• “The Other Cheek” — Clever and sweet. Obviously Sturgeon had discovered a market for short shorts (the McClure newspaper syndicate) and he worked on the plots for these exclusively. A short short is a perfect story to practice storytelling as well, because it depends on being very economical with words.
  • “Extraordinary Seaman” — A little longer than the others, and not quite as twisty as it could have been. This one is more like “The Right Line”–a little love story akin to the early stories of P.G. Wodehouse. Boy-meets-girl, girl hates boy, girl loves boy sort of thing. Does this stuff get written and sold anymore?
  • “One Sick Kid” — A short based on Sturgeon’s personal experience, kind of a “true life” op-ed piece. A bit formless, though, without a genuine payoff, i.e., life isn’t as clever as fiction.
  • “His Good Angel” — A little romantic bit that contains a little bit of clever but nothing major. It was of the light vein that Wodehouse started in as well. Sturgeon would follow the clever track while Wodehouse had followed the romantic comedy lead.
  • “Some People Forget” — These early stories are marked as going for the emotions–Sturgeon was trying to learn how to pull the heart strings. In “One Sick Kid” it was patriotism, here it is grief and guilt. Maybe it was the tenor of the times, where a story could go for the gut like this, but today the only people to get away with this are Hollywood scriptwriters.
  • “A God in a Garden” — Here is the raison d’etre for this volume, for the admiration that writers and readers have for Sturgeon is based on stories like this one. The perfect twist tale–what some people would term a Twilight Zone story. A man with a character flaw (he lies to his wife), a conflict (his wife knows about the lying, and is upset), and the twist (he digs up a god in his garden that gives him the ability to always tell the truth–not the actual truth, but whatever he says becomes the truth). Sturgeon handles it all brilliantly. The notes seem to agree. This story–Sturgeon’s first sale to John W. Campbell for Unknown–was like his coming out party. Finally he had found a market that didn’t require formula (the string-tugging as described under “Some People Forget” above), yet welcomed cleverness.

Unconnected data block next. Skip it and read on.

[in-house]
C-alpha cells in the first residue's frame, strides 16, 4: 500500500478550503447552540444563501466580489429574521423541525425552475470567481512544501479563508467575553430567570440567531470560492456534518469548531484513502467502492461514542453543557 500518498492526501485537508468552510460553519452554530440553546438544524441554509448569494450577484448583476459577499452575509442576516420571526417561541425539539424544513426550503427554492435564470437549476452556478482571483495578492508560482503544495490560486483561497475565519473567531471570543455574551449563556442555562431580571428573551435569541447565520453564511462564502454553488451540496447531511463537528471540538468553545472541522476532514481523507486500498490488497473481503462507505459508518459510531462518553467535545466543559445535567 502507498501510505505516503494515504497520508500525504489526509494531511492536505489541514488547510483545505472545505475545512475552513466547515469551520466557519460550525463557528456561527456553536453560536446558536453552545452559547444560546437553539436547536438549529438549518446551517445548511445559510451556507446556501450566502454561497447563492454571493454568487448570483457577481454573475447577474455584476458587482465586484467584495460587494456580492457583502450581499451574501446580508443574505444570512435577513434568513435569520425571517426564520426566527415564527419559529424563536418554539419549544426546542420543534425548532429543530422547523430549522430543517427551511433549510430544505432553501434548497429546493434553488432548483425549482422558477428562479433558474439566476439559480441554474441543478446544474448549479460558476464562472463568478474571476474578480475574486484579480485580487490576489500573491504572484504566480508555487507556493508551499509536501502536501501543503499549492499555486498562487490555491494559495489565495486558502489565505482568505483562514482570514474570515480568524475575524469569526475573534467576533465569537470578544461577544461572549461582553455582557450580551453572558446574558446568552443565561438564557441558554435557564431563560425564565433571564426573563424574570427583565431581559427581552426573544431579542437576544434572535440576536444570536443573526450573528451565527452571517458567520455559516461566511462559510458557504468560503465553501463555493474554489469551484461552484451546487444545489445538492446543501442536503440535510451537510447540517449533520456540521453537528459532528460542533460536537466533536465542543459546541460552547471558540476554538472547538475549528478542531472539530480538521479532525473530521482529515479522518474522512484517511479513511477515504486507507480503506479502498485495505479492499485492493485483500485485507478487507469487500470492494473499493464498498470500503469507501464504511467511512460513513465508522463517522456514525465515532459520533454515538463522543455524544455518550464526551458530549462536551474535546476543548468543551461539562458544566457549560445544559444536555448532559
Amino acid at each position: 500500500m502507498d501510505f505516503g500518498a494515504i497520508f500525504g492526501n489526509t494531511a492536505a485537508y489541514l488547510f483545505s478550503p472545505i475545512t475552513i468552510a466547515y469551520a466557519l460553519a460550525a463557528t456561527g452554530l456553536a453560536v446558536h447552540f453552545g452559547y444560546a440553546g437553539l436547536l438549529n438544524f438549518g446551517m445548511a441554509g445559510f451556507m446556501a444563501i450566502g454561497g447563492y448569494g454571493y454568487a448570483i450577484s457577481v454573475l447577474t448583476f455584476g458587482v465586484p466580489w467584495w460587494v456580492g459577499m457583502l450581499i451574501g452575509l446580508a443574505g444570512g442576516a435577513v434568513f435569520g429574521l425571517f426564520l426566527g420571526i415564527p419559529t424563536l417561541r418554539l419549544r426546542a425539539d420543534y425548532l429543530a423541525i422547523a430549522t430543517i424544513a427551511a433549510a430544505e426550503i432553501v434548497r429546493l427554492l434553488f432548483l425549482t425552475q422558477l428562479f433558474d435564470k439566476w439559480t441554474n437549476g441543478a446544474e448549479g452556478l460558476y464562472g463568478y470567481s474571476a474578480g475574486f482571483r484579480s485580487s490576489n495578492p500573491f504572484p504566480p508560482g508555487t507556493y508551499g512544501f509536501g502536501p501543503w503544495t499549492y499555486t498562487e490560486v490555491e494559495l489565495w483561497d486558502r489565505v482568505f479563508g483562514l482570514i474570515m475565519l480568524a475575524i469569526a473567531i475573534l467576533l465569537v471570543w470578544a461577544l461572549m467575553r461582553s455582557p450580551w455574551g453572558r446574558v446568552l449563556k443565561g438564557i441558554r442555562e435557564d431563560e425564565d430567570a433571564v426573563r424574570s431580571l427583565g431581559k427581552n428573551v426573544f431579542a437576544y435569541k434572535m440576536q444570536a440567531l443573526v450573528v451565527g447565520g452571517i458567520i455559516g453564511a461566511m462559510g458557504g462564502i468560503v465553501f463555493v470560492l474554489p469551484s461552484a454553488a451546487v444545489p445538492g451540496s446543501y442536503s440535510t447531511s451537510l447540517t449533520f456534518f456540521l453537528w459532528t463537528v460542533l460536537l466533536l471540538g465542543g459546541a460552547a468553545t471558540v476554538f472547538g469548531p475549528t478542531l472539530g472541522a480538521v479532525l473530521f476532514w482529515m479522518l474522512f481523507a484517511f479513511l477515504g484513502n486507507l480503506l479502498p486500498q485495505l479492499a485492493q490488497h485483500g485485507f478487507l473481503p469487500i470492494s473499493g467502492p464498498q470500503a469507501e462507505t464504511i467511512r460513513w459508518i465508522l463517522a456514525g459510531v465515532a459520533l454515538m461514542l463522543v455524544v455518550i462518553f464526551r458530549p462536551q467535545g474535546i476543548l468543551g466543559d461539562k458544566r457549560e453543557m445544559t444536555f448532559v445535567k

• “Fit for a King” — A patriotic string tugger, with some interesting insights into Sturgeon’s feelings at the time. The notes say that Sturgeon would continue to write these stories for the McClure newspaper syndicate while writing the stories for Unknown.
  • “Ex-Bachelor Extract” — A romantic string puller, with a little cleverness between the title and the ending.
  • “East is East” — Another nice little boy-meets-girl story. These things are essentially vignettes–character studies with a defined formula to them. While they are not the stuff of genius, they proved essential to Sturgeon finding a range of characterization.
  • “Three People” — A patriotism string-tugger, but this one must have tried too hard because it went unpublished. Based on a childhood incident, but too clearly aimed at the marketplace, rather than coming from the heart.
  • “Eyes of Blue” — Williams’ question in the notes asks us if all these stories of slumming rich girls who fall for forceful guys who turn out to be of the best class tells us something of Sturgeon’s psyche. The answer is yes, although we can’t go too far with it. As Williams says, some of it also has to do with Sturgeon’s knowledge of the marketplace–knowing that things had to work out for the better because the syndicate market demanded a payoff.
  • “Ether Breather” — A bit dated by technology–that is, an atomic powered TV set is overkill and we have color TV without all this other stuff–and by the language–in the future people speak like the hip of the 1940/50s? But for all that, an OK piece of SF work. It’s a first contact piece with a twist, and probably couldn’t get published in a magazine today, but Sturgeon was part of the writing group that defined what SF was, and this was just another piece of that definition.
  • “Her Choice” — A neat little Con game/twisty romantic short short. Nothing but plot, but a nice one.
  • “Cajun Providence” — I guess this was a twist story at one time, though I find it a little hard to believe that even in the 40s people outside Louisiana didn’t think of crawfish as food. I guess that’s my southern upbringing coming out.
  • “Strike Three” — Not to my taste, as it was a little tame and seemingly unrealistic given my recollections of school. Of course, the strange tenor of the P.G. Wodehouse boys school stories strike me the same way. In each, there is a world that to us seems like a fantasy.
  • “Contact!” — These last ones seem to be stretching it even for the McClure’s syndicate. It could be that this, as Sturgeon called it, “pen prostitution” had reached that point for him where it was easy enough to get the reader hooked, that a merely satisfying experience was enough to provide as his contracted duty. The difference between these and earlier, more heartfelt ones, and the SF/fantasy ones is becoming apparent.
  • “The Call” — A gag story, and one on which I gagged. I definitely do not like these dipsy-doodle, “fool the reader” stories. I do not like to be fooled; I want to be amused or impressed.